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Cards counting on Morris10/19/2004 4:34 PM ET
By Rich Draper / MLB.com
ST. LOUIS -- How can you judge a pitcher's heart as he faces the biggest game of his life?
In St. Louis Cardinals pitcher Matt Morris's case, electrocardiogram readouts won't do, although you can bet your sphygmomanometer that his pulse rate will rise and blood pressure will be percolating when he opposes the Houston Astros in Game 6 of the National League Championship Series on Wednesday at Busch Stadium.
Being hyped is part of a hurler's natural weaponry, not that those human ka-thump, ka-thump stats will show.
But Morris, at 30, is the ultimate professional, having pitched in 218 regular-season games and logged 12 postseason appearances, including a no-decision in Game 2 of the best-of-seven NLCS in the Cardinals' victory, which gave them a short-lived 2-0 series lead.
That has changed with the Astros' three-game sweep at Minute Maid Park, as Houston leads 3-2 and is only one triumph away from going to the World Series.
The Cardinals' hopes are on Morris now, but pitching coach Dave Duncan has no qualms about putting the seven-year veteran on the hill in a live-or-die contest.
"If he goes out and pitches like I think he will, he'll show you his heart and soul," said Duncan. "He's going to go out there determined to win the game, and he's going to be ready for it. When he's faced big games before, he's been focused and knows what he has to do, and it'll be the same thing tomorrow."
Keep the ball down in strike zone, make quality pitches, change speeds -- those are the thing that must be the same.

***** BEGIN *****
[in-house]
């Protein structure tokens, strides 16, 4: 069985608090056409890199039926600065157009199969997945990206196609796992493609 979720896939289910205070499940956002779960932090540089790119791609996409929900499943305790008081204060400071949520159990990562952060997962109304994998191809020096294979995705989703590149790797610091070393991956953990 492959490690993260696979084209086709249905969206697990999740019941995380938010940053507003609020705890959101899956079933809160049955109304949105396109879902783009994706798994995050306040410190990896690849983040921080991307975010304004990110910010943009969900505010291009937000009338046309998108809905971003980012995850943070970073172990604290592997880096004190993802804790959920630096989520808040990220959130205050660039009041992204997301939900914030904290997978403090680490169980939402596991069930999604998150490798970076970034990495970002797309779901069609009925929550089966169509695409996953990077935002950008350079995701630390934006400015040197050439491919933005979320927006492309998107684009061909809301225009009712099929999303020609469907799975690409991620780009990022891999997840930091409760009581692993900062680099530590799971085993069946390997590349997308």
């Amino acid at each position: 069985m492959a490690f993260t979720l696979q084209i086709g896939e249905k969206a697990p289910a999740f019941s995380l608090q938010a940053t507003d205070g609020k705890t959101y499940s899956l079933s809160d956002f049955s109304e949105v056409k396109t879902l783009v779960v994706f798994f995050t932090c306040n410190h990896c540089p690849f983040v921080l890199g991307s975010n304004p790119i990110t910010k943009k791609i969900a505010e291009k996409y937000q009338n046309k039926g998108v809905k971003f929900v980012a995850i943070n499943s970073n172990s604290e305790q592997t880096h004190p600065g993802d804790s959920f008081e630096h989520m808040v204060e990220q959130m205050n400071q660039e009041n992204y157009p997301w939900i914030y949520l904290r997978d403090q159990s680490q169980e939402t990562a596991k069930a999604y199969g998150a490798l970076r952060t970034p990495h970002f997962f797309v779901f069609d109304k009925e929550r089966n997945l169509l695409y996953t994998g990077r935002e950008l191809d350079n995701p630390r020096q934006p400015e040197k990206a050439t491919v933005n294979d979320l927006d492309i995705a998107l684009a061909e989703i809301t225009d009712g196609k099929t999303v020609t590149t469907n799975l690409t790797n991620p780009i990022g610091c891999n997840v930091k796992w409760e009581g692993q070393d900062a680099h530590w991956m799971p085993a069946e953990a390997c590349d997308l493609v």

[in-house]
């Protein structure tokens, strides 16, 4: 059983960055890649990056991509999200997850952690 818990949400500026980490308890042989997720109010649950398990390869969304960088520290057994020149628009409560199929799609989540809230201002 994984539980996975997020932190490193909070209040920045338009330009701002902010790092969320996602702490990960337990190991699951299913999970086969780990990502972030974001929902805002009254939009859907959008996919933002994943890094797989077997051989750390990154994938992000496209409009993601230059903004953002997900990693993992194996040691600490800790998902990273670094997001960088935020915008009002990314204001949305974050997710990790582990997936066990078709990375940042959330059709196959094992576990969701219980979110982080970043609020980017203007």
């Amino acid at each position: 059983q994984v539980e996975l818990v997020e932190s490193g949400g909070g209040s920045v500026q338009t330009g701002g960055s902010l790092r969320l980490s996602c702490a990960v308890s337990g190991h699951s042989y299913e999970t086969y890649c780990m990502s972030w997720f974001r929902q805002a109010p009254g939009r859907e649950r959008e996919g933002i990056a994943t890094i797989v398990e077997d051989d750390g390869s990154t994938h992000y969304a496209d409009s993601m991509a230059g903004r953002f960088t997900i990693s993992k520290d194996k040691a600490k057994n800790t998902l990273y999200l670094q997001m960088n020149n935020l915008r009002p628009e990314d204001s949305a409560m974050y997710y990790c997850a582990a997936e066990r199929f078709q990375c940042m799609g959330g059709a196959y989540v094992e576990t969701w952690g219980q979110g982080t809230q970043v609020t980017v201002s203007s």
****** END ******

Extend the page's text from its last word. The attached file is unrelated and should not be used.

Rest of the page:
Followers of Morris' career know he was 15-10 with St. Louis this season, but his record in 11 postseason contests is not as strong. The veteran has a 1-4 record and 3.59 ERA, and in the NLDS and NLCS this year he's 0-1 with a 5.25 ERA and has given up four homers in 12 1/3 innings.
It's not exactly lights out, but Morris says losing is not in his -- or the Cardinals' -- vocabulary, not after winning 105 games and roaring into the playoffs.
"The beauty about this team, we've been taking it one game at a time," Morris said. "So, tomorrow, it's just another game for us. It's do or die, but I think the guys that we have in our clubhouse are professional enough to go out and do their job and go about it the right way.
"We'll take our chances like that," added Morris, who realizes he hasn't been sharp in the postseason, but expects a better performance in this must-win game.
"In my career I've pitched better, so I know I'm capable of better," said the Redbirds starter. "But I'm going to deal with what I've got, and go out there and make as many pitches as I can."
The last time out in Game 2, Morris gave up three runs through five innings, but the Cardinals scratched out four tallies in the bottom of the fifth to bail him out.
Morris had three complete games this season and would love to last into the seventh or beyond, especially with the vaunted St. Louis bullpen not having an exemplary postseason.
Witness Jason Isringhausen's ninth inning on Monday -- a three-run, game-winning homer by Jeff Kent in a 3-0 Astros win at Houston.
It's enough to raise questions about a bullpen that led the Majors in ERA during the regular season, but Morris said he feels the team will come through in this critical game. Besides, they're in Busch Stadium before a teeming mass of Redbirds fans and the stakes are high.
"We all have a common goal of winning a World Series," said Morris. "But our backs are against the wall right now, and this team has a lot of heart and we've been doing it all year. We're hoping we can continue."
This story was not subject to the approval of Major League Baseball or its clubs.
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